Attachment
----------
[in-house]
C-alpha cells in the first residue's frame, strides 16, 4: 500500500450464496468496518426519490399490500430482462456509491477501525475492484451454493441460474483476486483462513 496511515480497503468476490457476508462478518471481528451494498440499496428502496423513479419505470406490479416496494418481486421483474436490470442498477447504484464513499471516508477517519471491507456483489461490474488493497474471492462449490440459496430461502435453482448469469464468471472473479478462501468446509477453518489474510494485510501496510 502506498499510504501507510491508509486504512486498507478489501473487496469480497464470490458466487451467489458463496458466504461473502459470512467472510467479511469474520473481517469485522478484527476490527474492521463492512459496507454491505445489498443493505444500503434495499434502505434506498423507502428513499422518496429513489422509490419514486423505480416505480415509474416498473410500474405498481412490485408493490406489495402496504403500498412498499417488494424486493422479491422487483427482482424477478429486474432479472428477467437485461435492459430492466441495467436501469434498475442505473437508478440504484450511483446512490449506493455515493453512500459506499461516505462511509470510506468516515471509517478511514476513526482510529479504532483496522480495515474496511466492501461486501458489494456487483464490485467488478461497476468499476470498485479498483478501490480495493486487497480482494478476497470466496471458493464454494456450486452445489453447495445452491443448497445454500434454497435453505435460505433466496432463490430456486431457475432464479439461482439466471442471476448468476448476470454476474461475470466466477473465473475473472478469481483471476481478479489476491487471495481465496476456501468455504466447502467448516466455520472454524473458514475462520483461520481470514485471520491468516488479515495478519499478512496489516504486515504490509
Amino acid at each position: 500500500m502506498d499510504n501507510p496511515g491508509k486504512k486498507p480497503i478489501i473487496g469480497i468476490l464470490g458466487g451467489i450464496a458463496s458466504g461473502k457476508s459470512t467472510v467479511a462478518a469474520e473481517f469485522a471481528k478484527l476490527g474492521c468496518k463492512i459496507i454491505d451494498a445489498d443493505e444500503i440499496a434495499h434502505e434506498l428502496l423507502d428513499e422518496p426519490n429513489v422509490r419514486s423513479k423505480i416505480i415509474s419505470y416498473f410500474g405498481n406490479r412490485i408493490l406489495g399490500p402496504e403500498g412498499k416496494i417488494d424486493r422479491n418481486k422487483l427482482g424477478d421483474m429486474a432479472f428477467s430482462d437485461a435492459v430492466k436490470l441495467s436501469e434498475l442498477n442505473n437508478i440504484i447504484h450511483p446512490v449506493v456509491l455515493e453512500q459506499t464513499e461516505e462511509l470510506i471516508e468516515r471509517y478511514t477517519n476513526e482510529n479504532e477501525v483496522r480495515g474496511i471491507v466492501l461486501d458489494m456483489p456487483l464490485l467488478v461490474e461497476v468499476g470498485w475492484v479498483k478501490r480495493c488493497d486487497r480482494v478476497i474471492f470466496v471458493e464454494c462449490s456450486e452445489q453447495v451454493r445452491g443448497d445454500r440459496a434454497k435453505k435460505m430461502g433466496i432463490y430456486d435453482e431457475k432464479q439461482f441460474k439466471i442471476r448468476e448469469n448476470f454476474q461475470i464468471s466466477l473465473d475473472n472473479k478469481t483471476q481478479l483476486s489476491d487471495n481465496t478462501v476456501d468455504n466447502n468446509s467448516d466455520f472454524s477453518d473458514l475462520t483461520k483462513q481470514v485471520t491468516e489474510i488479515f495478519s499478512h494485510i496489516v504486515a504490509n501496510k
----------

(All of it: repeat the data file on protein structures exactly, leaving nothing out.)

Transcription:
[in-house]
C-alpha cells in the first residue's frame, strides 16, 4: 500500500450464496468496518426519490399490500430482462456509491477501525475492484451454493441460474483476486483462513 496511515480497503468476490457476508462478518471481528451494498440499496428502496423513479419505470406490479416496494418481486421483474436490470442498477447504484464513499471516508477517519471491507456483489461490474488493497474471492462449490440459496430461502435453482448469469464468471472473479478462501468446509477453518489474510494485510501496510 502506498499510504501507510491508509486504512486498507478489501473487496469480497464470490458466487451467489458463496458466504461473502459470512467472510467479511469474520473481517469485522478484527476490527474492521463492512459496507454491505445489498443493505444500503434495499434502505434506498423507502428513499422518496429513489422509490419514486423505480416505480415509474416498473410500474405498481412490485408493490406489495402496504403500498412498499417488494424486493422479491422487483427482482424477478429486474432479472428477467437485461435492459430492466441495467436501469434498475442505473437508478440504484450511483446512490449506493455515493453512500459506499461516505462511509470510506468516515471509517478511514476513526482510529479504532483496522480495515474496511466492501461486501458489494456487483464490485467488478461497476468499476470498485479498483478501490480495493486487497480482494478476497470466496471458493464454494456450486452445489453447495445452491443448497445454500434454497435453505435460505433466496432463490430456486431457475432464479439461482439466471442471476448468476448476470454476474461475470466466477473465473475473472478469481483471476481478479489476491487471495481465496476456501468455504466447502467448516466455520472454524473458514475462520483461520481470514485471520491468516488479515495478519499478512496489516504486515504490509
Amino acid at each position: 500500500m502506498d499510504n501507510p496511515g491508509k486504512k486498507p480497503i478489501i473487496g469480497i468476490l464470490g458466487g451467489i450464496a458463496s458466504g461473502k457476508s459470512t467472510v467479511a462478518a469474520e473481517f469485522a471481528k478484527l476490527g474492521c468496518k463492512i459496507i454491505d451494498a445489498d443493505e444500503i440499496a434495499h434502505e434506498l428502496l423507502d428513499e422518496p426519490n429513489v422509490r419514486s423513479k423505480i416505480i415509474s419505470y416498473f410500474g405498481n406490479r412490485i408493490l406489495g399490500p402496504e403500498g412498499k416496494i417488494d424486493r422479491n418481486k422487483l427482482g424477478d421483474m429486474a432479472f428477467s430482462d437485461a435492459v430492466k436490470l441495467s436501469e434498475l442498477n442505473n437508478i440504484i447504484h450511483p446512490v449506493v456509491l455515493e453512500q459506499t464513499e461516505e462511509l470510506i471516508e468516515r471509517y478511514t477517519n476513526e482510529n479504532e477501525v483496522r480495515g474496511i471491507v466492501l461486501d458489494m456483489p456487483l464490485l467488478v461490474e461497476v468499476g470498485w475492484v479498483k478501490r480495493c488493497d486487497r480482494v478476497i474471492f470466496v471458493e464454494c462449490s456450486e452445489q453447495v451454493r445452491g443448497d445454500r440459496a434454497k435453505k435460505m430461502g433466496i432463490y430456486d435453482e431457475k432464479q439461482f441460474k439466471i442471476r448468476e448469469n448476470f454476474q461475470i464468471s466466477l473465473d475473472n472473479k478469481t483471476q481478479l483476486s489476491d487471495n481465496t478462501v476456501d468455504n466447502n468446509s467448516d466455520f472454524s477453518d473458514l475462520t483461520k483462513q481470514v485471520t491468516e489474510i488479515f495478519s499478512h494485510i496489516v504486515a504490509n501496510k